Who is Pirelli today? From what we know about the company today, Pirelli cannot be put in the same category as the company founded in Milan by the twenty-four-year-old engineer Giovanni Battista Pirelli in 1872. Initially, the company was only going to produce elastic rubber articles (the real industrial novelty of the time), and various articles of vulcanised rubber.
The great curiosity for the technological innovations cultivated by the young Pirelli allowed him to experience the new emerging applications for the industry, and already in 1879 he had produced cables for underwater telegraphic transmissions. In 1890 he patented the first tyre for bicycles and in 1902, his was one of the first Italian companies to relocate abroad (more precisely, to Spain).
That was in the early twentieth century when Pirelli had a dual role in the automotive retail market for tyres and sponsoring sporting events – mostly motorised – where the performance of two and four wheeled heroes became eternally linked to the performance of the tyres they ran on. In 1907, an Itala 35/45 HP won the tremendous Beijing-Paris raid on Pirelli tyres, and in 1913 Pirelli is making tyres for Renault that wins the Formula 1 race in France. Even after a decade, the famous Superflex Cord tyre is still called “the tyre of victories.”
From the moment Pirelli started to mass-produce car tyres, more than a century has gone by, and throughout all these years the company has adapted, refurbished and even picked itself up after committing a few false steps, such as its failed takeover bids on Firestone and Continental that, at the end of the 1980s, cost the chair to the last Pirelli family member, Leopoldo.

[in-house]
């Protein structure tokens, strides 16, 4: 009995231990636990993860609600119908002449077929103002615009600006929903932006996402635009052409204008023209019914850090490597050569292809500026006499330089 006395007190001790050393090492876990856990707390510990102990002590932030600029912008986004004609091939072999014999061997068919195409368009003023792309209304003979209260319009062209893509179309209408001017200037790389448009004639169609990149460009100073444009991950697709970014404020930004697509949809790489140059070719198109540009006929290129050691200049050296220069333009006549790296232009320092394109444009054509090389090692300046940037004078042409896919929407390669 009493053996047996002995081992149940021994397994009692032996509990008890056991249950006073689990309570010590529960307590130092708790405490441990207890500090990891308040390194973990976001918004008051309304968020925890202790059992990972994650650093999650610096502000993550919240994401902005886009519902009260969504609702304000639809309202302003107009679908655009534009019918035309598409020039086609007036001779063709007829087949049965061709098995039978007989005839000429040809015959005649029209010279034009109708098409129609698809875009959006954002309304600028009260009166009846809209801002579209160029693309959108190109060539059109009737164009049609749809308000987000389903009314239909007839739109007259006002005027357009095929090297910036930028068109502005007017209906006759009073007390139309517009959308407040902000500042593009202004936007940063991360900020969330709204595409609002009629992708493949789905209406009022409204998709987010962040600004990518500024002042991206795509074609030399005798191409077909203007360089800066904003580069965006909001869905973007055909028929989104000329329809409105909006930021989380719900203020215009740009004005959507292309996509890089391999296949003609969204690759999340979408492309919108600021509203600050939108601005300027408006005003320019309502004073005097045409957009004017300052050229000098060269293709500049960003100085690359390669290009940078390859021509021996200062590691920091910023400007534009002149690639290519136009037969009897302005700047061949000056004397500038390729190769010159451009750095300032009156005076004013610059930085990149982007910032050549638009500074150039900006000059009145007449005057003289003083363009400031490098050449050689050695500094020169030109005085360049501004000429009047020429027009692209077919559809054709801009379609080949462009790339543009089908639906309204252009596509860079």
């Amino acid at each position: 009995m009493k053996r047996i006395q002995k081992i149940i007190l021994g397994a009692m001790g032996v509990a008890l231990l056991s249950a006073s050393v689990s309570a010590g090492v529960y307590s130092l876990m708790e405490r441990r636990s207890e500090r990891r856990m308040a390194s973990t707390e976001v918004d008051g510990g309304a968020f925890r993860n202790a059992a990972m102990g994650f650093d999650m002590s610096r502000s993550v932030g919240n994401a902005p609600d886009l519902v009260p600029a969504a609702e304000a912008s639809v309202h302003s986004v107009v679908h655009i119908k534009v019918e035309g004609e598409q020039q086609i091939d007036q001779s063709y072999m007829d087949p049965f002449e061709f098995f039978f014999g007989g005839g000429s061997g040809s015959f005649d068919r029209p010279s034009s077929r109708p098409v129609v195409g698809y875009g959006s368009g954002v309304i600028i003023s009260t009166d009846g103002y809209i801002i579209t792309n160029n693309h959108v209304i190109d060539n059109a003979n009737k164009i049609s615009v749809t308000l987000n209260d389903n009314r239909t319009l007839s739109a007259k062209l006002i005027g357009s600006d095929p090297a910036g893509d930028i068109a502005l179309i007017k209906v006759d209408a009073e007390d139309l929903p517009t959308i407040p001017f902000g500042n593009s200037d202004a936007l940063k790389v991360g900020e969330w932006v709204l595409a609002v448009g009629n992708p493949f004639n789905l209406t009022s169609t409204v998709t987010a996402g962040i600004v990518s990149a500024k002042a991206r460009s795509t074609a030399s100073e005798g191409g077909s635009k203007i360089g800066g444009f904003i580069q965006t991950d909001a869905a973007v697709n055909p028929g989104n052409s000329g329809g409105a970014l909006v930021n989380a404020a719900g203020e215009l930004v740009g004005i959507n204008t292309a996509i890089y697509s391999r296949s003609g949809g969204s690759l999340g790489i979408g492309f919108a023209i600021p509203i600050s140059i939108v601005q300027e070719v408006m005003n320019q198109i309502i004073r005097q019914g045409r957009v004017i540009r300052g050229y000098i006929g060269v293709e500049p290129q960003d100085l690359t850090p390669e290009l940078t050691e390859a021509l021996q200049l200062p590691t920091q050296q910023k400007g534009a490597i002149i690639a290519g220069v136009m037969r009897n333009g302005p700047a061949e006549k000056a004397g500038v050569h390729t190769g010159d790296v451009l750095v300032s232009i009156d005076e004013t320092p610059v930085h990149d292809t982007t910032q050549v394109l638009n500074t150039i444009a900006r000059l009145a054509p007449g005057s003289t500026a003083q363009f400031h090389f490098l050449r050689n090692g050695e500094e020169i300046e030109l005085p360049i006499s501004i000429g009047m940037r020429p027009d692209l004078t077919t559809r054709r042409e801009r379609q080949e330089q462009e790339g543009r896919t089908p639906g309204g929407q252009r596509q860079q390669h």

Today, thanks to the sale of Pirelli to the Chinese, Marco Polo, Pirelli is a company that lives dynamically and innovatively in the contemporary world, boasting of a user-oriented business presence in more than 160 countries and the participation as a sponsor or supplier in more than 400 competitions, typically in motorsports, such as Formula 1 and Superbikes, where it is the exclusive supplier.
Pirelli has always been self-defined as a company dedicated to people enhancement and environmental protection. In this regard, it is no coincidence that it now employs more than 1,400 researchers around the world, half of whom work in Italy. With regard to environmental sustainability, Pirelli embraced the United Nations Global Compact model, according to which the responsible management of resources and economies must be closely observed at every moment of the production chain.
To give an idea of the company’s concern in safeguarding its employees and environmental conditions, merely consider that the company spent € 228.1 million in research in 2016, accounting for 5.8% of total premium revenue.
Today, with 20 production centres spread out over four continents, Pirelli is the sixth largest producer of retail and industrial tyres, although recent corporate events are re-modifying its corporate structure in order to ensure a simpler return to the Italian stock-exchange.
Pirelli was initially listed on the Milan Stock Exchange in 1922 and only seven years later it was also listed in New York: it was the first Italian company to achieve listing in the USA.